As he turns to look back to his long-lost student, Brother Sullivan finally takes an appraising step closer to Huruma, his brows lifting up as he watches her closely, chin tilted up and stare attentive, assessing. "And I thought your daughter was tall," he admits with a grimace and light-hearted laughter, finally stepping aside and sliding one arm out of his sleeves to motion towards the benches and chairs beyond.

"Come, sit down. There's time enough for talk, if nothing else." Joseph breathes in deeply, then exhales a relaxed sigh. "You owe this old man that much."

Huruma wants to watch Amato move off to wherever Sullivan sends him, though refrains, as now her very own Obi-Wan is there staring up at her. With the winter boots, it adds at least an inch, but even then- her daughter must be like Dajan, if Joseph thought something like that. If nothing else can be said for her, it can be said that Huruma breeds giant children. He gets a softened bearing now, rather than the strung tension she had coming inside. Both physically and mentally, Huruma is as much at rest as is possible, considering.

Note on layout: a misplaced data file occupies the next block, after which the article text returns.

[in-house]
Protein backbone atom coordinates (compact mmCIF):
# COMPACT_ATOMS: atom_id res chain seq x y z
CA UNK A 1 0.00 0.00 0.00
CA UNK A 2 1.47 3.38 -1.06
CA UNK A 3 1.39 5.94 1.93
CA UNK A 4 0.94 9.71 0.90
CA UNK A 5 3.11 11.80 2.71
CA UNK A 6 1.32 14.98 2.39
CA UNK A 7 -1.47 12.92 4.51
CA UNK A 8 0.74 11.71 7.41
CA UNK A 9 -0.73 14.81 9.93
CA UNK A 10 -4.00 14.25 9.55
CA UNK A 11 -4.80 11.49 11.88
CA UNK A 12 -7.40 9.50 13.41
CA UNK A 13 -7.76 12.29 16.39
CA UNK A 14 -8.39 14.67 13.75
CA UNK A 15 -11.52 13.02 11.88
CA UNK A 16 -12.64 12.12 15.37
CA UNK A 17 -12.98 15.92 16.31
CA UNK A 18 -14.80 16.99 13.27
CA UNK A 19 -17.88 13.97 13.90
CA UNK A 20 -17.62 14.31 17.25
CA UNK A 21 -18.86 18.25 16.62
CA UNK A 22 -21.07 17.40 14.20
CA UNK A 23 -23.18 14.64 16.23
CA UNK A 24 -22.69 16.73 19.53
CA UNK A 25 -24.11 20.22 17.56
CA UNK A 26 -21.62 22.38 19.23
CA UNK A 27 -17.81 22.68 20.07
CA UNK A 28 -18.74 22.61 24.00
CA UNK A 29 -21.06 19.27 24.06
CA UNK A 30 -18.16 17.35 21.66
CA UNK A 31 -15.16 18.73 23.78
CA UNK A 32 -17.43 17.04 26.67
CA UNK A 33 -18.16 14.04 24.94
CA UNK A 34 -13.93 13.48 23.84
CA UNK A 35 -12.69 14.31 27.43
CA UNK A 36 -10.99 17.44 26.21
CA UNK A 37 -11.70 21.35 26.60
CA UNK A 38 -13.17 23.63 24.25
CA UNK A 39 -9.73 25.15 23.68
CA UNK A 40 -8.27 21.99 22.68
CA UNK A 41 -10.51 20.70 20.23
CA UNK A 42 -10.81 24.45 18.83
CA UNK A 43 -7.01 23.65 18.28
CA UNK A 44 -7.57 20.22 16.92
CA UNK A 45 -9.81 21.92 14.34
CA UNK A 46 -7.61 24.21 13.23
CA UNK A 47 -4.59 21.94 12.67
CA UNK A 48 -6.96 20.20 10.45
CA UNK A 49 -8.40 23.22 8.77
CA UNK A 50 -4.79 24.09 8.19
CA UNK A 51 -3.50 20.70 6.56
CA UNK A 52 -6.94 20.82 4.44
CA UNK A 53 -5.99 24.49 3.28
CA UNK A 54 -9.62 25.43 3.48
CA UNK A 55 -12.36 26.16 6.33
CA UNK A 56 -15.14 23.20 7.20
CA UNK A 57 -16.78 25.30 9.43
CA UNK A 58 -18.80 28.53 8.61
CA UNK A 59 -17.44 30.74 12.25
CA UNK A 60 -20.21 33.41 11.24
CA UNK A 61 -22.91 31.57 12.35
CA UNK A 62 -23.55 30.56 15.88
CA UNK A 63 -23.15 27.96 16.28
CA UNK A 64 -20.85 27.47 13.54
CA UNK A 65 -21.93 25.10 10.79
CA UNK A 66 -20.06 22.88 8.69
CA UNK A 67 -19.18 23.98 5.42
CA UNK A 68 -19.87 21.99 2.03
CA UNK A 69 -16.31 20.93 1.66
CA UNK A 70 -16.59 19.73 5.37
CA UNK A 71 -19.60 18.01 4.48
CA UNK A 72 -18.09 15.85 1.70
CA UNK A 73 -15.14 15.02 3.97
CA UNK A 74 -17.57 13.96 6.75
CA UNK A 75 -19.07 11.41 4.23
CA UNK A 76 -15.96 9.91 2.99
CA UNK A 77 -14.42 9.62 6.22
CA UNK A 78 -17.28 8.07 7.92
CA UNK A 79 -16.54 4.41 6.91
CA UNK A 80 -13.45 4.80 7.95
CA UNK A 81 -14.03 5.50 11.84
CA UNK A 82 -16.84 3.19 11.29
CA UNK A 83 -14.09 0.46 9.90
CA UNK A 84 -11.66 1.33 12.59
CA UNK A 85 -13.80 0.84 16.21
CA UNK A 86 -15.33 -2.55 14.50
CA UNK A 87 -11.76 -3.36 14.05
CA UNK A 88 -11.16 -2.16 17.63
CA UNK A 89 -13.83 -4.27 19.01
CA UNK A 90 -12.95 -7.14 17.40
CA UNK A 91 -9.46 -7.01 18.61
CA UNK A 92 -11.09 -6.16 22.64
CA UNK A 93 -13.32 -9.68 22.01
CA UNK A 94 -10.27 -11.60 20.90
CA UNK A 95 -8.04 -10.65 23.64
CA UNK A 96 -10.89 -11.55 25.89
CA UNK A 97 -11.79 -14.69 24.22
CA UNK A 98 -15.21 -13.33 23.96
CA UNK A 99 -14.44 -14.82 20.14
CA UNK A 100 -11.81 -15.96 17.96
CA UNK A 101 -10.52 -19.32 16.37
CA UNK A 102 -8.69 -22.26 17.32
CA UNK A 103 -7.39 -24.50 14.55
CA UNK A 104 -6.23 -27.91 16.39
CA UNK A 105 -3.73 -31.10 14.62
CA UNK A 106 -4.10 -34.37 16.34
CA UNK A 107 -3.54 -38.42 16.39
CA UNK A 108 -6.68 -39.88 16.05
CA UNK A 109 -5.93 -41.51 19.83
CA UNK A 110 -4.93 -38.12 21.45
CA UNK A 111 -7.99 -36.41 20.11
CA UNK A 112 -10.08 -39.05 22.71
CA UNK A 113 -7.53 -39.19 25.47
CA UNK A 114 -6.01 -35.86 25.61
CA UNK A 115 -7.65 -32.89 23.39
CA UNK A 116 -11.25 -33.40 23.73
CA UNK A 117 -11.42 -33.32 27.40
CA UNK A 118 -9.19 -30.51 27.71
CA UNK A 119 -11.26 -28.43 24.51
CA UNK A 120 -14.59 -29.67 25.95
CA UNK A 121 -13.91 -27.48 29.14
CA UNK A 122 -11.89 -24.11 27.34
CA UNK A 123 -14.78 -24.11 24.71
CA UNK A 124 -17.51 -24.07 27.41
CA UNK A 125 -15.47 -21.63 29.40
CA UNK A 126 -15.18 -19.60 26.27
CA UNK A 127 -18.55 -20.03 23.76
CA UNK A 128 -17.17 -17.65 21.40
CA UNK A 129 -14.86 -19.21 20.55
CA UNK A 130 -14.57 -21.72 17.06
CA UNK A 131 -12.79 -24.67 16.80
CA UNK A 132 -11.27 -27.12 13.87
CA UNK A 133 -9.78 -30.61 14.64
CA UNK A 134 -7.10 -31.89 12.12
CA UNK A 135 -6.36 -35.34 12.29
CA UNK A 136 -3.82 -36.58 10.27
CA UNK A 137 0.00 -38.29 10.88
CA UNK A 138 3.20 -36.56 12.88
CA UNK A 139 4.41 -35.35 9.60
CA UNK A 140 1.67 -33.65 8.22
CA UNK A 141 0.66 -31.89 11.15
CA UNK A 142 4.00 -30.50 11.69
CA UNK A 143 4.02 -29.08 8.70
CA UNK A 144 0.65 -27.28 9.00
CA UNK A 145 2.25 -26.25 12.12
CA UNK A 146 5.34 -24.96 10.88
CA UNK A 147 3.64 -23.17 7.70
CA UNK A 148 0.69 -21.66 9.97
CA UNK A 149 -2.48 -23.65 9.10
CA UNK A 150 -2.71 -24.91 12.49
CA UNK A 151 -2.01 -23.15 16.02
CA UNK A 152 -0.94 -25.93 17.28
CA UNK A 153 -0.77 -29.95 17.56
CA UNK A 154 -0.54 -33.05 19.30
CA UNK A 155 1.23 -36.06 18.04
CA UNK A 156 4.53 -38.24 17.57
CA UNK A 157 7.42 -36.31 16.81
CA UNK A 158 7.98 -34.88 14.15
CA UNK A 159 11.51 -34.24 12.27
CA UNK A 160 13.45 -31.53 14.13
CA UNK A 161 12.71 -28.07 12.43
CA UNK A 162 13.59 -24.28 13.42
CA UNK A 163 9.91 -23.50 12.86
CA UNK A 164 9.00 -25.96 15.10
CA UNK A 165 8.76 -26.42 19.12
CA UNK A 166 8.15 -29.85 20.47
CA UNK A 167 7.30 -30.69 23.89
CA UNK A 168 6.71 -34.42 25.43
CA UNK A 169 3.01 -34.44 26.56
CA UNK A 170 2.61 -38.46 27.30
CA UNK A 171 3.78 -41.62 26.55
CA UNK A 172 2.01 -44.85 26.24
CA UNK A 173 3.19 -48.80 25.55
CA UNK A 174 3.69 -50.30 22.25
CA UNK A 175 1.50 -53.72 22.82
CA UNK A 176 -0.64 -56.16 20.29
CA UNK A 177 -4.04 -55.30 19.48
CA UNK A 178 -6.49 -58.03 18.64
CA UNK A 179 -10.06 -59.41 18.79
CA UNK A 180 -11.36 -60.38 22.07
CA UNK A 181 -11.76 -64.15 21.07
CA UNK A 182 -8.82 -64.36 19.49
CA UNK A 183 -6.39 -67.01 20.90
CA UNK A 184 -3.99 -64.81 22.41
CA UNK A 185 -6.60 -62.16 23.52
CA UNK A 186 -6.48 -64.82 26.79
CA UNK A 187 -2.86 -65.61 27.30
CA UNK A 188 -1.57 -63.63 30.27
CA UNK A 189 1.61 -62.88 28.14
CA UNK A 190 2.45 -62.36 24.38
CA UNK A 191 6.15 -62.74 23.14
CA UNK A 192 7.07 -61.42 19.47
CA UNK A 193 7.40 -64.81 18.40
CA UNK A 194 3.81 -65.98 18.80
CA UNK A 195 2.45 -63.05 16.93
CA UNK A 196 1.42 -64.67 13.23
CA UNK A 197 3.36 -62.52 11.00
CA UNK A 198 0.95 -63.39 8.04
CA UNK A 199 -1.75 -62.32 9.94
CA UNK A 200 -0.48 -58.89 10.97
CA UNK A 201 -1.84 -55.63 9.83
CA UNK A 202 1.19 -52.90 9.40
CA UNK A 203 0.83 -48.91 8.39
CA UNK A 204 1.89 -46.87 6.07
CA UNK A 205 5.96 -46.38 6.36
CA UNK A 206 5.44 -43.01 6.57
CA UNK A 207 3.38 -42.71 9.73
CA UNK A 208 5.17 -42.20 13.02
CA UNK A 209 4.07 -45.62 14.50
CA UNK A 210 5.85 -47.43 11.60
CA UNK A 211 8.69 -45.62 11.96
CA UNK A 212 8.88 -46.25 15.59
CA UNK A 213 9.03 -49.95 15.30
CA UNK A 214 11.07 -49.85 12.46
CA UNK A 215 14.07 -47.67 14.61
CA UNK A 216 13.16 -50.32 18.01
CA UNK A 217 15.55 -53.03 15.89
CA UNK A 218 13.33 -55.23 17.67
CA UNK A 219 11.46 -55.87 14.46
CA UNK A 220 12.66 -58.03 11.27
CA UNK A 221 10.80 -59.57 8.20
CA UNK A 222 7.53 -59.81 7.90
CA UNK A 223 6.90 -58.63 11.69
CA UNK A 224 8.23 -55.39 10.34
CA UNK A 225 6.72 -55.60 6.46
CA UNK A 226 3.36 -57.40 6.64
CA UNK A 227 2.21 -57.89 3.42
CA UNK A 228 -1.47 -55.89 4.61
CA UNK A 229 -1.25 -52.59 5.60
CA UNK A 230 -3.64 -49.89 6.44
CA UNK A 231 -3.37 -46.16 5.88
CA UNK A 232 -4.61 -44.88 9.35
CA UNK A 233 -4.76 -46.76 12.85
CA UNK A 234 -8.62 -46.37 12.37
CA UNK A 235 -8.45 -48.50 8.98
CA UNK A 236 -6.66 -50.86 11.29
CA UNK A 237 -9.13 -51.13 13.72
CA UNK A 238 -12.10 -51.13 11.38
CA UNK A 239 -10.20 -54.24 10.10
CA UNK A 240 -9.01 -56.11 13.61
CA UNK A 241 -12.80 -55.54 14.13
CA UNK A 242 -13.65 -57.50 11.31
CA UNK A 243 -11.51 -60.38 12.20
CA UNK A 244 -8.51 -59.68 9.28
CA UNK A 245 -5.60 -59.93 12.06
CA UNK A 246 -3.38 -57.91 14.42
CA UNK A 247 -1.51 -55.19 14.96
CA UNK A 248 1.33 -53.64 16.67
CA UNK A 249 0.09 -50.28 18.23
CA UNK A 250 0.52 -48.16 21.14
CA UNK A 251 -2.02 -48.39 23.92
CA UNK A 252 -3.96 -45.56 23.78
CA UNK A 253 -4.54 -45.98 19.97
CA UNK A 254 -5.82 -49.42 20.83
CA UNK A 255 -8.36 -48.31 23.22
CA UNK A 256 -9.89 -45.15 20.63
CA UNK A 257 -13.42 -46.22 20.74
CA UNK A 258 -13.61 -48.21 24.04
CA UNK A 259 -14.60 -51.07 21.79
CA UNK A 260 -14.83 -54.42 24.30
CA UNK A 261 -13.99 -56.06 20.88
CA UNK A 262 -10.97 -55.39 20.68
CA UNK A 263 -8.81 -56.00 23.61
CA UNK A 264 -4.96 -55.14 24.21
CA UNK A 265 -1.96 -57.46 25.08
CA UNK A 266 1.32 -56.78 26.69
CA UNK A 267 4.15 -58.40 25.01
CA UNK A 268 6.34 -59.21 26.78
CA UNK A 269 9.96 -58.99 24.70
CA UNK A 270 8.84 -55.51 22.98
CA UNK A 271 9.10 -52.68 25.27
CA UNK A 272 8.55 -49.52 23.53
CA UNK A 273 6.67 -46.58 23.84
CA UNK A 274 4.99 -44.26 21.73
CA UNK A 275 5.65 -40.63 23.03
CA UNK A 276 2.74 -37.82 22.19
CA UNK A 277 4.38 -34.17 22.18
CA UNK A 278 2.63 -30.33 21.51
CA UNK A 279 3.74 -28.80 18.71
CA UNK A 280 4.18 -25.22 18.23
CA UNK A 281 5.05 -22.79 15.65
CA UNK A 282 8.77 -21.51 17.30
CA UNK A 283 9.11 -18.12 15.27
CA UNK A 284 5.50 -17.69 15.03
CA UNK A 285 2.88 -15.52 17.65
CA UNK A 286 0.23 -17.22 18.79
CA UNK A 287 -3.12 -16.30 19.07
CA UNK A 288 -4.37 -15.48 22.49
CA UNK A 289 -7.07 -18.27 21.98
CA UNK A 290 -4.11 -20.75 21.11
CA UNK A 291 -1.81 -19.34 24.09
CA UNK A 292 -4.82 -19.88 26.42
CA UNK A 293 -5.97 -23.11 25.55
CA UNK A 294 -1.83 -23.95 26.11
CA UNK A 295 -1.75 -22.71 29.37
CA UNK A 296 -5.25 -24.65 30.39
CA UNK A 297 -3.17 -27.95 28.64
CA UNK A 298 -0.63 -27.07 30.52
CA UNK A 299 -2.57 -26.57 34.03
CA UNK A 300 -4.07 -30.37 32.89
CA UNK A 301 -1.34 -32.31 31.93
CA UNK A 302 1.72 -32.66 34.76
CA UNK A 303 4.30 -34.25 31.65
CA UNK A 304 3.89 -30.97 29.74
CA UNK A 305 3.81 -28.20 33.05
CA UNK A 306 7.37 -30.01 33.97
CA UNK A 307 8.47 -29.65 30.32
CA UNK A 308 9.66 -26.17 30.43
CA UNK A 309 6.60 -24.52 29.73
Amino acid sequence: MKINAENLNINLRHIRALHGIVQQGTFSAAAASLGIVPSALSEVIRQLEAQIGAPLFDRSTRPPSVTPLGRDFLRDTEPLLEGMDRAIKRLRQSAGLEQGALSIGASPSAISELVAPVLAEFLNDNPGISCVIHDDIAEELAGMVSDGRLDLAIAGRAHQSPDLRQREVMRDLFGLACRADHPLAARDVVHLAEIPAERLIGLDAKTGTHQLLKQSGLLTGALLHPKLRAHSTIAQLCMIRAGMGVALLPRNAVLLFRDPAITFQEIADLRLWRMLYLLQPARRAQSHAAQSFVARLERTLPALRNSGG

Sullivan motions her forward, and she takes the time to gaze over the walls and windows as she moves forward, the things she had missed looking at in favor of the floor seeming suddenly quite beautiful. "I owe you much more than that."

With only a nod, Amato slips away on his errand. The leather soles of his shoes are quiet on the stone of the entryway, and by the time he makes it to more modern flooring, he's far enough away for his footsteps to be muted by distance alone.

"My debts don't have much interest," is a subtle play on words by Joseph, one that Huruma isn't entirely armed to puzzle out either. "I wasn't expecting you until after the snow melted, I'll admit." His follow of Huruma's pace is a languid one, ever so much Etana's male counterpart in mannerisms, if only just. Joseph is the first to actually find a seat though, easing himself down onto a bench with all the tired creaking posture of old age. "She's nervous about meeting you, as much as anyone as innocent as she is can be, at least."